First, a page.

Onshore wind power key to climate goals and jobs, KPMG report says
Developing onshore wind power will be key to meeting Ireland’s climate goals and will translate into an additional 4,000 megawatts of electricity while employing 7,000 people by 2030, according to a KPMG report.
Achieving the onshore wind energy target in the government’s climate action plan will almost double the capacity of this source, generate € 2.7 billion in investment over the next decade and could be worth € 550 million. euros per year for the economy at this point, according to the Wind Energy Ireland (WEI) report concludes – it was released on Thursday at its annual conference.
It confirms that 5,100 people are employed in the sector, which is concentrated in rural Ireland. The onshore sector will be critical to decarbonization, he notes, as offshore wind begins to develop towards the end of the decade.
Wind farms pay more than 45 million euros in commercial tariffs to local authorities; a figure expected to double by 2030. In seven counties, wind farms account for more than 8 percent of the total commercial tariff budget – this figure rises to 22 percent in Leitrim and 15.5 percent in Tipperary.
“Communities can potentially benefit from up to € 25 million in annual community benefit payments as new wind farms are built,” he adds.
WEI Acting Managing Director Noel Cunniffe said the report “shows that if we meet the target set in the climate action plan, it will mean more jobs, more investment and more communities. stronger across the country. “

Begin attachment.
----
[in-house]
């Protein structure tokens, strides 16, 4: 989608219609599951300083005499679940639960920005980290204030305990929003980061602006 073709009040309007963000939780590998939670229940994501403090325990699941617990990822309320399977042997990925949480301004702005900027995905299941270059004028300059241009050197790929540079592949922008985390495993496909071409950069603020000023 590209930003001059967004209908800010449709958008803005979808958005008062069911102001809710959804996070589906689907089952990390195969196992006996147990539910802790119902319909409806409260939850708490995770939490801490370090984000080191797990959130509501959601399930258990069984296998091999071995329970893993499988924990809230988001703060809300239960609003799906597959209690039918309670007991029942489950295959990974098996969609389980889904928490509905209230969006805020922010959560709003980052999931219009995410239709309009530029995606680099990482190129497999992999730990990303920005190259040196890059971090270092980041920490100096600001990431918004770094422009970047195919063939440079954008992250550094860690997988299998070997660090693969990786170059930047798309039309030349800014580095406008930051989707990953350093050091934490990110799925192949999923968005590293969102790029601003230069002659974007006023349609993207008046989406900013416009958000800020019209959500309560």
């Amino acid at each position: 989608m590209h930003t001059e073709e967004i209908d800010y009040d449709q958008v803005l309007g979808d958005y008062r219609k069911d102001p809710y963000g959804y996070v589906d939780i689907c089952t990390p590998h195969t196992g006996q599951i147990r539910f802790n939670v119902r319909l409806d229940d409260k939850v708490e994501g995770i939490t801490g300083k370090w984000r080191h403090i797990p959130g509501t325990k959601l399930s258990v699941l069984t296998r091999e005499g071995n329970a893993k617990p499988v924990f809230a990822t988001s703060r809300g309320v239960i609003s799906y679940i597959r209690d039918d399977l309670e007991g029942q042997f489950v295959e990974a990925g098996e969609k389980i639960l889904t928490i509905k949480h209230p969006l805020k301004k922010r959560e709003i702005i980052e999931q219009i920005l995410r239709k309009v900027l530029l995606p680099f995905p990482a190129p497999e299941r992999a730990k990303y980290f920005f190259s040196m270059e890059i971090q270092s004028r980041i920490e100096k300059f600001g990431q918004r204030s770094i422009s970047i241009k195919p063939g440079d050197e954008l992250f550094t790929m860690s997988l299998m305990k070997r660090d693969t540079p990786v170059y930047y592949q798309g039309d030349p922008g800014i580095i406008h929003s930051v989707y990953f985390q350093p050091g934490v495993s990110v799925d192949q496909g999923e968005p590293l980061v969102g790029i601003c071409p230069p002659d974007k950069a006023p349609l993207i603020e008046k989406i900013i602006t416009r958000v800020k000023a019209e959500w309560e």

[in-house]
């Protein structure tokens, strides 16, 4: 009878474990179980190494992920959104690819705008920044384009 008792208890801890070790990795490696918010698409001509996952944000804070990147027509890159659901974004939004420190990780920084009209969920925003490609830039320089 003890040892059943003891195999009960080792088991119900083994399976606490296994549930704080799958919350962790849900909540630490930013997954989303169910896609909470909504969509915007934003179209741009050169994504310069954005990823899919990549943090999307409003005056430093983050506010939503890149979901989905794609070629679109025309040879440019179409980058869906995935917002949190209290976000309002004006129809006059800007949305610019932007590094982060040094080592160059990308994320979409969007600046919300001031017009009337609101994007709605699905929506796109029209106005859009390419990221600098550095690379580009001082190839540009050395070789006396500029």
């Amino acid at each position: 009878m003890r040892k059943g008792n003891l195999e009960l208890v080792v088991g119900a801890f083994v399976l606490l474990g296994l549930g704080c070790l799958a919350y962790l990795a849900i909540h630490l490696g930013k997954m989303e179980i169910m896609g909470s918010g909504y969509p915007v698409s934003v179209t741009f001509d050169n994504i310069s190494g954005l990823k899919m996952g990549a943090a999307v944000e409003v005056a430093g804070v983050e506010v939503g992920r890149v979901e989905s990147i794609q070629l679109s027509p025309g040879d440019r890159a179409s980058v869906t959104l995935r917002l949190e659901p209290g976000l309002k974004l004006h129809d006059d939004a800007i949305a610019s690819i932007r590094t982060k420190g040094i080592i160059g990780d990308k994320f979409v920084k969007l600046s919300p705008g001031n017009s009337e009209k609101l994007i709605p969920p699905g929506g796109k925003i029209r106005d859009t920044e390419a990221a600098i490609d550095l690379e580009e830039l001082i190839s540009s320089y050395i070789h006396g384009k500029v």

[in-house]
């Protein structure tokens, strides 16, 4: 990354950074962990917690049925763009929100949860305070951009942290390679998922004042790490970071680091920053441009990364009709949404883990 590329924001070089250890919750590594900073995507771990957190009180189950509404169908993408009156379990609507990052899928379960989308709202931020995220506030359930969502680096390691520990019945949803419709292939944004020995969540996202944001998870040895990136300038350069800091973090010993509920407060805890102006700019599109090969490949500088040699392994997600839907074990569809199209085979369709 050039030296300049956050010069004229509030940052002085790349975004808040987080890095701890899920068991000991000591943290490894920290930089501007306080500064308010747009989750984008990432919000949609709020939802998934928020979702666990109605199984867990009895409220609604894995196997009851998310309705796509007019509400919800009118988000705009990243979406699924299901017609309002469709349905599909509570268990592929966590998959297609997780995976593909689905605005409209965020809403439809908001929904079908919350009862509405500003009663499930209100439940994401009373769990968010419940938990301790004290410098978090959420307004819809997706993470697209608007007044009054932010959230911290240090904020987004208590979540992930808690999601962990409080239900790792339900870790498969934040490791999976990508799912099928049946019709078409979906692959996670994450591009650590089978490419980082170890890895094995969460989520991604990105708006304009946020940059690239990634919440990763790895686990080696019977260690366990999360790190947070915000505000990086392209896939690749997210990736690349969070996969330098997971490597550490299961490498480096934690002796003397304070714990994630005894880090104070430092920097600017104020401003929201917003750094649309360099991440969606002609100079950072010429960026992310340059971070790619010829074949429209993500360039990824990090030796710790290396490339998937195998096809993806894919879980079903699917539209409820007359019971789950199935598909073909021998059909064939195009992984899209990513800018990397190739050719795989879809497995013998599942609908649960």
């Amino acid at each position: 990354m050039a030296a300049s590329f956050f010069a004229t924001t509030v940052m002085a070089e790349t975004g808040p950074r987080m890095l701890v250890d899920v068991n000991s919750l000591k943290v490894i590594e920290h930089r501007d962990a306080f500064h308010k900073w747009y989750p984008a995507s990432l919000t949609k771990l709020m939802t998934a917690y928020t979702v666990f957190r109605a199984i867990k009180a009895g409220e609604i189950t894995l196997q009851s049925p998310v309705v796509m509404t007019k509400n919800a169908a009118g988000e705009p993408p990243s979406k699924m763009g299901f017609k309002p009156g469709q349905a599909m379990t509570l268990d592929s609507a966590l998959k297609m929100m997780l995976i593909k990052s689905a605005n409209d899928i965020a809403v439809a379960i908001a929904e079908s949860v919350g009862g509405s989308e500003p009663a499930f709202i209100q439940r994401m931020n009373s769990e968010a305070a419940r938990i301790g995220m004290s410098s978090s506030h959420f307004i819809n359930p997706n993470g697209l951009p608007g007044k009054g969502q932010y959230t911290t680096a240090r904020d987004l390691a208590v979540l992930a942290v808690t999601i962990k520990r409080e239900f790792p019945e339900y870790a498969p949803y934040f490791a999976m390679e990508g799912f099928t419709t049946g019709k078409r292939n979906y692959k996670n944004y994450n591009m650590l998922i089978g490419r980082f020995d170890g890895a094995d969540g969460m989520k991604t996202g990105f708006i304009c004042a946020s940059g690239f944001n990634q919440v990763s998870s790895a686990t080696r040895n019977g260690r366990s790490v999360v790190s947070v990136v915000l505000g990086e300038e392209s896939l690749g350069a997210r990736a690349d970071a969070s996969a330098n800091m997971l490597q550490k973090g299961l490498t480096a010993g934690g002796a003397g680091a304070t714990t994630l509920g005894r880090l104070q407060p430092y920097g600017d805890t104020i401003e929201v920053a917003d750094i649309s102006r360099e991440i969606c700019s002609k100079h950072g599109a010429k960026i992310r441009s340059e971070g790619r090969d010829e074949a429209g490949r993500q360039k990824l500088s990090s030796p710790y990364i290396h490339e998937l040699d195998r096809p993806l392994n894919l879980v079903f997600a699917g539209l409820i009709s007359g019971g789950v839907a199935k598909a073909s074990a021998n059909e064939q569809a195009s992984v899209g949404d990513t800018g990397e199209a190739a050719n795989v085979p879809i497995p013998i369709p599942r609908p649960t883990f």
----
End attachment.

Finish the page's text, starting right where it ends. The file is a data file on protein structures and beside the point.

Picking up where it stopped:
Russell Smyth, head of sustainable futures at KPMG, said the results underscored the crucial role of onshore wind in the economy.
“In addition to materially helping Ireland achieve its decarbonisation ambitions by 2030.. . the sector creates construction and operating jobs, contributes to local government and the treasury, and adds to Ireland’s overall economic output. “
Carbon dioxide emission
Irish wind farms are currently reducing CO2 emissions by 4 million tonnes per year, Cunniffe noted.
The delivery capacity, he said, was confirmed by audited figures from Eirgrid showing that 43% of last year’s electricity came from renewables – mostly wind power.
There was, however, a “pipeline challenge” to delivering large-scale projects and ensuring that they are able to feed into the grid. There is an urgent need to clarify wind power development guidelines, which must be science-based, and a regional approach to planning is needed to overcome inconsistencies, rather than relying on individual county development plans .
From a standing start, he believed, offshore wind should play a role in meeting the 2030 targets – 27 offshore projects are under development and are expected to initially deliver up to 5,000 MW by 2030.
Climate Minister Eamon Ryan told the conference that “now is the time to go offshore at scale and at high speed.” The maritime area planning bill was a top priority for the government and had to be in place this year to ensure that the first offshore auction can take place next year, he added.
He accepted the need to plan well and remove uncertainty over grid connection, so Ireland can leverage its competitive advantage overseas and minimize risk to investors.
Mr Ryan also confirmed that Ireland’s first five-year carbon budget was due by the summer.
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